Voice acting, surprisingly is easier to assess for comparison. Officially, both Snowdrop and Double Rainboom have the same number of voice actors. Considering the much more expansive universe, more characters shown, and so forth, Double Rainboom does have less voice actors per space. Basically it's not very diverse in that aspect, which is interesting considering how diverse it was in other areas. Snowdrop featured background characters talking, as well as the main and supporting characters, while Double Rainboom had none of that.
One fact I particularly liked about Snowdrop was though they weren't prominent, they did have more male voices for characters. Both films have a pro and con for their format. Snowdrop's originality allows it to create characters, so it has no objective line (besides Celestia and Luna) to measure against but also makes it have to create good characters. Likewise, Double Rainboom has a benefit and restriction being that since they are emulating existing characters, they have a successful character to base themselves off of, but the difficulty of reproducing those characters.
Voice Acting Conclusion: Those wanting the thrill of new characters will love Snowdrop while those wanting to hear their favorite existing characters will prefer Double Rainboom.
Note: Kira Buckland (Rina-chan), Meredith Sims, and Emily Koch had voice roles in both features.
Overwhelming the originality of both new characters and storylines in Snowdrop is apparent. Double Rainboom really has only its storyline to draw from and not much else. The general storyline in Snowdrop can be seen as cookie cutter as Double Rainboom. Snowdrop uses the classic underdog with special ability does something awesome for everyone storyline, while Double Rainboom used the equally classic protagonist does something they're not supposed to, causes havok, ends up in trouble, and learns their lesson storyline.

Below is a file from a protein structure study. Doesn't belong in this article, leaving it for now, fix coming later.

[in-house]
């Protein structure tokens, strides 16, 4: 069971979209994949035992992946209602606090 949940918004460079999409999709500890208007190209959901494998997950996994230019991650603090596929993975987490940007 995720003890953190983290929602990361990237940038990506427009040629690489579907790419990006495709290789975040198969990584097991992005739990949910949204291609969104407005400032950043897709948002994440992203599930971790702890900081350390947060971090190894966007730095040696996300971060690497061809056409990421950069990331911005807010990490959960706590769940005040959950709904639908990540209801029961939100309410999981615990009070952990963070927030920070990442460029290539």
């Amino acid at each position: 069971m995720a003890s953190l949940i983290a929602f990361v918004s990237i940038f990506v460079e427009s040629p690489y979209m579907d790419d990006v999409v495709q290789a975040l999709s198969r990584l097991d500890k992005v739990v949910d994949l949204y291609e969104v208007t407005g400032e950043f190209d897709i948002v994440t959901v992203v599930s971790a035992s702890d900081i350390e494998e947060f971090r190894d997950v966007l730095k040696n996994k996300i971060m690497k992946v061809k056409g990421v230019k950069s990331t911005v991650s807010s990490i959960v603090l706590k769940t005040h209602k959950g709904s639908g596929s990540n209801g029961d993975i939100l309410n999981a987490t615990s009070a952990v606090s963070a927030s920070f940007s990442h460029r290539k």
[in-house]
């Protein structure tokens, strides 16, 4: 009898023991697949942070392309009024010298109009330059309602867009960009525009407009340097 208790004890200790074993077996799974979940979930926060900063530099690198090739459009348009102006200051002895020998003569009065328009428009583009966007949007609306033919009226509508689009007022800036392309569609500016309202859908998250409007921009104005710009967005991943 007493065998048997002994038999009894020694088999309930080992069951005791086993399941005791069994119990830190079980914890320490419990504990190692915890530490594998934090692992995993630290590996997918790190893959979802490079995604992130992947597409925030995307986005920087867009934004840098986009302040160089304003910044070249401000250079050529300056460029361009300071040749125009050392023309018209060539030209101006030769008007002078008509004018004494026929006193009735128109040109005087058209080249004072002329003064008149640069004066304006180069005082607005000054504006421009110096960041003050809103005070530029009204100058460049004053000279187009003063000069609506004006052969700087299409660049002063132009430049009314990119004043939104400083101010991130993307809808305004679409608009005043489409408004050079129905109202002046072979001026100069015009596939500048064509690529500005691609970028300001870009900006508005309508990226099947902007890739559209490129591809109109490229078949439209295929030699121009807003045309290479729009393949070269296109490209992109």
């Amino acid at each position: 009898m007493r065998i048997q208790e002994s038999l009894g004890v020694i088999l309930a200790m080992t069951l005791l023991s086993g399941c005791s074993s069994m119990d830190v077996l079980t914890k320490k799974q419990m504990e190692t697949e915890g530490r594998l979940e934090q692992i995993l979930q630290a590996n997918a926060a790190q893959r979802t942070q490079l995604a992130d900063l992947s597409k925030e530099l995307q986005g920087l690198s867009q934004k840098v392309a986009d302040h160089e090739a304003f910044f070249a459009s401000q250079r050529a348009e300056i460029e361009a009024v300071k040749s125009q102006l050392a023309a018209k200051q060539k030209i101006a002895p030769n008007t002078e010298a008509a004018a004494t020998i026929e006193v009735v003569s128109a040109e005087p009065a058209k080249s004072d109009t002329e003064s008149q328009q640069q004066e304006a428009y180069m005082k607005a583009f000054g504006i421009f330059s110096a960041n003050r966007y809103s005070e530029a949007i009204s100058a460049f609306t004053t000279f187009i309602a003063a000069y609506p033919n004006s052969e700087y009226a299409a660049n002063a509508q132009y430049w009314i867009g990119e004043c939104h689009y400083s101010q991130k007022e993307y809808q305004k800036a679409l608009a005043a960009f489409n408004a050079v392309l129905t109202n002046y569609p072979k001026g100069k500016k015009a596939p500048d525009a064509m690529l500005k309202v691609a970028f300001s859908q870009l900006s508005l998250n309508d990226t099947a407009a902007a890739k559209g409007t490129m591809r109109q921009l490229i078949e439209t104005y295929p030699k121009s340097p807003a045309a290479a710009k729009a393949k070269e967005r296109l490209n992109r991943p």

To compare the two you have to use a couple perspectives. Breaking the 4th Wall is a very common fandom plotline, while power-boosting items or potions is canon MLP. This would make Double Rainboom more generic or fan-based. The idea that an individual would create the first snowflakes on the other hand is highly inventive. In fact it's almost mythology-level storyline.
Personally since hearing Twilight referring to the potion as a talent enhancer I basically knew the entire plotline, just didn't know about the brief 4th Wall excursion. Similarly, I had some concept of that after the introduction of Snowdrop (not as much, but some), yet the way the story unpacked itself was much more story-like than Double Rainboom for me. Furthermore, Snowdrop was very emotionally-involving while Double Rainboom was more light-hearted, attempted adrenaline rush.
Story Conclusion: Snowdrop is there for those who want an emotionally-demanding story with a ton of original elements you haven't seen, while Double Rainboom is there to put your favorite characters in a fandom-based, easy-going plotline.
Snowdrop is a highly-engaging, emotionally-involving piece that was animated to high quality with tons of originality. It explores new areas never seen before in pony animation or the MLP canon. Highly artistic and independent, Silly Filly Studios's Snowdrop is a fantastic fan animation!
Double Rainboom is a highly-diverse, universe-bending crossover animation animated to a high quality in general but lacking focus on MLP:FiM canon show style. It has allowed many to learn how to animate, given many more the tools to animate, and provided a couple laughs and intriguing parts to it while allowing so many to contribute. Fusing elements of various animation styles, Zachary Rich's Double Rainboom is a quick whirlwind journey through a double rainboom of variety.